Monday, September 27, 2010

Backlighting a subject

I was thinking of new ways to light up my subject today. I didn't really feel doing the usual 3-4 light setup for the studio so I opted for something different.

A one light setup is a good idea. And to make it more interesting, I decided to go with backlighting...with a colored gel.
I wanted to mimic a sunset look so a yellow gel for the light is perfect.

Gels are perfect for coloring backgrounds. They can also be used to cast colors on the subject. It depends on how you want the color to be.

For this shot I used 1 light, gelled with yellow coming from the back of the subject.
Since I am only using 1 light, I can open up my aperture more, f4 to be exact, for a dramatic focus effect.

Thursday, September 23, 2010

Spade the lovable cat

Today I had nothing to do so I decide to take a picture of our cat Spade.

I was looking for a halloween theme shot and what better subject to take pictures of...a black cat!

So I put out my guitar coffin case opened it up in my studio and waited till Spade came up. He was kinda scared of it first so I decided to sprinkle catnip in it. And of course it works. After making him feel comfortable I took the shot.

I opted for a shallow depth of field so I went for an f6.3 aperture so the background would be out of focus a bit. F6.3 isn't really that shallow of an aperture but it worked for my shot. I used my 50mm 1.8 lens for this.

Sunday, September 5, 2010

BMX and skate competition and the AI servo mode

Today I was at Plymouth Indiana for the blueberry festival. A ton of things were going on in the fairgrounds like arm wrestling, cheer competitions, craft fairs etc. Though the thing that captured my attention was the BMX/skateboarding competitions.

Too bad I cannot actually get inside the ramp area, but I have my trusty 70-200 2.8 IS lens with me! I can stay outside the fence and take shots from there. The 70-200 is perfect for tracking high speed subjects. I set up my speed at 320th/sec and my focus to AI servo. This mode would let the camera track the high speed subject without locking into a particular focus point. This gives you the flexibility to track fast moving subjects without the delay if ever the camera locks on a focus point. Set your camera to burst mode for better results.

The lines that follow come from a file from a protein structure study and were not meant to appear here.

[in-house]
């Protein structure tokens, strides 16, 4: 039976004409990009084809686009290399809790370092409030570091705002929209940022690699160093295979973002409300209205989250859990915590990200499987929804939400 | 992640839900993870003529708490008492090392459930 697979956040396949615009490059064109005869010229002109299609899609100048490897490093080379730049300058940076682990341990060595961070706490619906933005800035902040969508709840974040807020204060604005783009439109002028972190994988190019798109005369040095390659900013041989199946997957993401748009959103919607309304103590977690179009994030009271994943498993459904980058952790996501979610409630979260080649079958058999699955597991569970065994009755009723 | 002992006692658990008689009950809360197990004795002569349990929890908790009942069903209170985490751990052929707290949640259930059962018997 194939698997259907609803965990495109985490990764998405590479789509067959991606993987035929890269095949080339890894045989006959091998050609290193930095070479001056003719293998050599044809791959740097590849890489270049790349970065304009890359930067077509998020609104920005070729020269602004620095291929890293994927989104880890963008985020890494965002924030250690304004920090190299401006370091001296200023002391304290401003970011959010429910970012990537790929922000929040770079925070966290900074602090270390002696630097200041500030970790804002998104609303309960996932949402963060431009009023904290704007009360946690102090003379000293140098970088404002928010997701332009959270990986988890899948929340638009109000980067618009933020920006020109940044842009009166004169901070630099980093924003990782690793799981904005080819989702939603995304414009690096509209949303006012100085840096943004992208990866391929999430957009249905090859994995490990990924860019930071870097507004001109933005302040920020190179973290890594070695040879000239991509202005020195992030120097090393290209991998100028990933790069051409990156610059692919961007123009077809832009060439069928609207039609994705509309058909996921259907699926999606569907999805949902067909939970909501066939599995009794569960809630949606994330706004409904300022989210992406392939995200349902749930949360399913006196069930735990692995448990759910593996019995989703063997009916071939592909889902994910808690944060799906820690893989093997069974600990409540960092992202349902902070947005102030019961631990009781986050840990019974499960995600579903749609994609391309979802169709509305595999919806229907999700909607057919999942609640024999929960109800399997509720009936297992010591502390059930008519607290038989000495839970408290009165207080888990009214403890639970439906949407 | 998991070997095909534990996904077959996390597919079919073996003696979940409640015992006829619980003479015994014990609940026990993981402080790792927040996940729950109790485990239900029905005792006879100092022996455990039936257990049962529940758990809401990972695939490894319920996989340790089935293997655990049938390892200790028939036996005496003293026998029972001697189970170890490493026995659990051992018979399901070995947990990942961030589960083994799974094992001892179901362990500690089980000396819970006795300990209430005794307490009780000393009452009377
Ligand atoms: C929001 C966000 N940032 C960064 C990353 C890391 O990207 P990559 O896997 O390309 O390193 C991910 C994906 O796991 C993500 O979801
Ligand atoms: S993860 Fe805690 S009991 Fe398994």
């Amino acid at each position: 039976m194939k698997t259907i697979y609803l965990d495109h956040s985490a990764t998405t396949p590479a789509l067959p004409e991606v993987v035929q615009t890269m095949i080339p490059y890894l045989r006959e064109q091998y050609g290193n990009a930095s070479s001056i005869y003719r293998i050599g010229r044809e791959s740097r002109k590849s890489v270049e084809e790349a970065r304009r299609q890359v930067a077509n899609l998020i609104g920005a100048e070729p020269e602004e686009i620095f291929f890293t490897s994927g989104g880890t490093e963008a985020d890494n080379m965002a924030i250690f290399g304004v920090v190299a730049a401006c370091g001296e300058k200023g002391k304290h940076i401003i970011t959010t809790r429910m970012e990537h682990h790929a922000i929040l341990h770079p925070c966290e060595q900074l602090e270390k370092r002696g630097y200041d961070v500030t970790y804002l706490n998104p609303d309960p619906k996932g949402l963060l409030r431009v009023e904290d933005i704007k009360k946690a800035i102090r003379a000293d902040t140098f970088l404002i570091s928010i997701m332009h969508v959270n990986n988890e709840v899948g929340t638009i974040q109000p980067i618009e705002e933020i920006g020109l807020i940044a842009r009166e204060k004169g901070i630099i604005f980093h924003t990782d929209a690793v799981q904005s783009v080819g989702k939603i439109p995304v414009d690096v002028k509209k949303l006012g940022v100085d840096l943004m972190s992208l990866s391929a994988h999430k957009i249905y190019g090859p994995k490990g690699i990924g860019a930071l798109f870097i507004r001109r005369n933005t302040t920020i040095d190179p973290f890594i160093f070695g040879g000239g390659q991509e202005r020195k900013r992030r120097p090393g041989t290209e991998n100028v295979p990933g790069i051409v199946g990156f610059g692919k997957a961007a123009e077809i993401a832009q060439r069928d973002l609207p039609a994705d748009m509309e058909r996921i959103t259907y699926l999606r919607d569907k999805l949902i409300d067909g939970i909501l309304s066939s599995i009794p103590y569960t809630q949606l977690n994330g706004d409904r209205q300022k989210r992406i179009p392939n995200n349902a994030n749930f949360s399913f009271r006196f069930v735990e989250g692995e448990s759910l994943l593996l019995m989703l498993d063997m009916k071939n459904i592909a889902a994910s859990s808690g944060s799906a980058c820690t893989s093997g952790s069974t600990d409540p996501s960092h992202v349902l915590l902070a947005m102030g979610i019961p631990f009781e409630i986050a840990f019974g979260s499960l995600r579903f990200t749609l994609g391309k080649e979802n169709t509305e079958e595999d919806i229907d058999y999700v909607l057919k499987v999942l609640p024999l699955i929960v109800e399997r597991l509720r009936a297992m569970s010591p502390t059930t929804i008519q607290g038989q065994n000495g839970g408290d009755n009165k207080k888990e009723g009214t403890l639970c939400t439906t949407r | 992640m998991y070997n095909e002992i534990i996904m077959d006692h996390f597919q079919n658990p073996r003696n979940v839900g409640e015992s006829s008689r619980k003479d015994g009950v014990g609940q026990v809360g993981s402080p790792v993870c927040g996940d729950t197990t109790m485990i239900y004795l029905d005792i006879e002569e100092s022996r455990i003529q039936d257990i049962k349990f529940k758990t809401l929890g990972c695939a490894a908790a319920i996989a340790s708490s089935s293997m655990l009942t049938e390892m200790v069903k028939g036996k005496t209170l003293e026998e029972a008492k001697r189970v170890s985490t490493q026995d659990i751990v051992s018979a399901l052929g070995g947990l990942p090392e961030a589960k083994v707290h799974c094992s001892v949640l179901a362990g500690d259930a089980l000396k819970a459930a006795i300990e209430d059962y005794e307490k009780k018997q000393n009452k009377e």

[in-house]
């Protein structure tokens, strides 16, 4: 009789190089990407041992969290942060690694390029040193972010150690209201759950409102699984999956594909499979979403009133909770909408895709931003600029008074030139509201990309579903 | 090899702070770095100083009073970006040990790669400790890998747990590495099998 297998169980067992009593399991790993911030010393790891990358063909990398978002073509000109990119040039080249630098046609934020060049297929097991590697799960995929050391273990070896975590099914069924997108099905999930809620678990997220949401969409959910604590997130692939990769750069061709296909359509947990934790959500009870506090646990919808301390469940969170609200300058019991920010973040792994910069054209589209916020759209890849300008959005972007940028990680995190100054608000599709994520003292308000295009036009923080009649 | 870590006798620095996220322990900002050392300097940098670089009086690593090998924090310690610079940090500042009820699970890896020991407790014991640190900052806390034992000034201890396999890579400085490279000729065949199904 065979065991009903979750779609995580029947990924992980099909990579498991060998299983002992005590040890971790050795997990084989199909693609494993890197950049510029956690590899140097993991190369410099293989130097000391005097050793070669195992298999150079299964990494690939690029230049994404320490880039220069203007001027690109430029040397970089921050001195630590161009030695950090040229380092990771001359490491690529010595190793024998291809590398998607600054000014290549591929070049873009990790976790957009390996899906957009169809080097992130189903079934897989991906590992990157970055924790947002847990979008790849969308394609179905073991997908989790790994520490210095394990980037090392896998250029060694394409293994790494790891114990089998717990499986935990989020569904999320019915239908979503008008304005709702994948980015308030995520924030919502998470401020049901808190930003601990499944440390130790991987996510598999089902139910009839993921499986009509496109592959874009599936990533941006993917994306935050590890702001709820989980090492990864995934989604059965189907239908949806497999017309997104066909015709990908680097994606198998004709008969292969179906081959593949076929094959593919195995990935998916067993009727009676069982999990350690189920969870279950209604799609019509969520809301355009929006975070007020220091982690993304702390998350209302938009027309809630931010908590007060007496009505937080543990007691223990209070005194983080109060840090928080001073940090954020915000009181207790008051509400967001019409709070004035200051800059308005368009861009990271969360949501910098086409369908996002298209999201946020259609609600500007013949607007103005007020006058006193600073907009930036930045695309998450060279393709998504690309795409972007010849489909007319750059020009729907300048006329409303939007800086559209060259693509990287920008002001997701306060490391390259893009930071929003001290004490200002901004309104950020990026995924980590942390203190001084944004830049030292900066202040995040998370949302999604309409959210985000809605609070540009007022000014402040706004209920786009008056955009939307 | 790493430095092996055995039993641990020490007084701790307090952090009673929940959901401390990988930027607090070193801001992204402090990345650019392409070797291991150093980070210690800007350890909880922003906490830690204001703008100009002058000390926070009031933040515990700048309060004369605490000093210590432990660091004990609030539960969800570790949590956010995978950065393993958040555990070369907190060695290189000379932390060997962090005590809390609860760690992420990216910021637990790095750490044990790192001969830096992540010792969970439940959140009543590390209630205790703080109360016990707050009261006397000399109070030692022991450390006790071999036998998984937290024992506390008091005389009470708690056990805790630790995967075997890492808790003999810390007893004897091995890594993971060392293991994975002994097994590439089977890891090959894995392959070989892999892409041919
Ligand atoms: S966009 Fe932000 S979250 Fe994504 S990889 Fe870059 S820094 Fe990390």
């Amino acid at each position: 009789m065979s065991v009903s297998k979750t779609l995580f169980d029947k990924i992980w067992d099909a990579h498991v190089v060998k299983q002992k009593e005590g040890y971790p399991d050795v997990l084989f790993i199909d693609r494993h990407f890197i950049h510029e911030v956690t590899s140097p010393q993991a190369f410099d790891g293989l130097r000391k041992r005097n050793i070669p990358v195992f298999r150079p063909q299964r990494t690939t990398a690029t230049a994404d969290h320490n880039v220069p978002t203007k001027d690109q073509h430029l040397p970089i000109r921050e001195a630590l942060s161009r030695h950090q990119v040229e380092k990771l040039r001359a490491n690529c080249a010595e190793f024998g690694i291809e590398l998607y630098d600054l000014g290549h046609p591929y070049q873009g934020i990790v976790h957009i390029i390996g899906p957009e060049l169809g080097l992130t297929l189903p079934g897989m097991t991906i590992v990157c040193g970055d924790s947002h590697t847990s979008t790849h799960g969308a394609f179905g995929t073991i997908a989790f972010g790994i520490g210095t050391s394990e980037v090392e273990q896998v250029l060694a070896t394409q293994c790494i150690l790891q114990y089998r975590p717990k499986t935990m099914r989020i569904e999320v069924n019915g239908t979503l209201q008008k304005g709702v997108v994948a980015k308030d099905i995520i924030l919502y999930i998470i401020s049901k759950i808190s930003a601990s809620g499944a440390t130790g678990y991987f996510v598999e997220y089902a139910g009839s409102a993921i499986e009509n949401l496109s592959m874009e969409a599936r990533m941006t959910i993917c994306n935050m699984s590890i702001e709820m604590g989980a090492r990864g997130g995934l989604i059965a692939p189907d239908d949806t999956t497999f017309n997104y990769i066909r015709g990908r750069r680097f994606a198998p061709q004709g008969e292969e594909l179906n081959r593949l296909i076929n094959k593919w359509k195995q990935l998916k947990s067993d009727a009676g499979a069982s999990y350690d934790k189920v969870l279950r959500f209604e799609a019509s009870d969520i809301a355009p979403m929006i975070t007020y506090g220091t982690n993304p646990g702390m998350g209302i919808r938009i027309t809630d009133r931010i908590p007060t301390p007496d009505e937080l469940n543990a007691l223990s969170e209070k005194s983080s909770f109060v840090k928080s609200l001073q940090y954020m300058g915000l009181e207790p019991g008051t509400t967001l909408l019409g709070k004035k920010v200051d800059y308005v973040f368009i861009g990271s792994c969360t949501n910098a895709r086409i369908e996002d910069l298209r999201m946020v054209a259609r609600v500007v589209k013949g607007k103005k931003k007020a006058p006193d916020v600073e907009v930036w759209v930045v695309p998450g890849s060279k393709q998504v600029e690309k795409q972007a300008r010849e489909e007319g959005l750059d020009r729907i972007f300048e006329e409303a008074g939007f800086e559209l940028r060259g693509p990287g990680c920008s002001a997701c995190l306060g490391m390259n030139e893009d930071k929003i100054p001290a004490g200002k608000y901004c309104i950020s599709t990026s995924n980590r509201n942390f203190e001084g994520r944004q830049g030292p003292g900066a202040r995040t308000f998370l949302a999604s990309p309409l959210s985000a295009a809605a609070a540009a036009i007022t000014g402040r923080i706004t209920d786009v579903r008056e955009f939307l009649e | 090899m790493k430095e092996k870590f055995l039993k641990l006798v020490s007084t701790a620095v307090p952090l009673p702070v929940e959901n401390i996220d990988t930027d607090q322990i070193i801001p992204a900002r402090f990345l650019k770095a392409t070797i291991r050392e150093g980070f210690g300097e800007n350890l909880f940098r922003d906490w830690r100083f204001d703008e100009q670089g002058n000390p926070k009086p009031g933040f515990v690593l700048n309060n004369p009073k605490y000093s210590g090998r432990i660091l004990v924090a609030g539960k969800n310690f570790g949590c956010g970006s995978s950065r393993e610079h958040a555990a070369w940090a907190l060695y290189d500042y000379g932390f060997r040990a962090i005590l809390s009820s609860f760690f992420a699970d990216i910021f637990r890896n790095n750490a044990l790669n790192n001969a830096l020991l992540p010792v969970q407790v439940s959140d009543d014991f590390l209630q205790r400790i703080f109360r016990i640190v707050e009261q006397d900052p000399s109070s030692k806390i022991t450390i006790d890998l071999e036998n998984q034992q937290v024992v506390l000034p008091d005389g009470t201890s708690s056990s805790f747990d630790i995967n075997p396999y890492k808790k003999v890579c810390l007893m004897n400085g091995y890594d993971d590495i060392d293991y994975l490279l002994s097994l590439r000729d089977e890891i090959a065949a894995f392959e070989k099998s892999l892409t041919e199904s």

Shooting behind the fence isn't bad at all. The wires are so close to the lens that they will almost not appear in the picture because it'll be out of focus. As long as a light source is not hitting the fence, it'll not be so obvious in the shot.

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Friday, September 3, 2010


Today was really stormy out. Good thing about it is the lightning!
I have been wanting to shoot lightning for a long time and nows my chance.

I setup a tripod and my camera in our garage. Popped in my 18-50 lens, and my wireless shutter release.
I set my shutter speed to bulb so I can control how long my exposures would be, and my aperture to f8. Since I can keep my shutter open as long as I can, I put my ISO to 100. That'll keep the image from over exposing when I keep my shutter open for like 4 seconds or more.

Lightning actually leaves an afterimage after it flashes. If you keep you shutter open for a couple of seconds after lightning flashes you would be able to capture it perfectly.

Since you don't know where lightning would strike, I would suggest using a wider lens so you'd have wider coverage for your shot.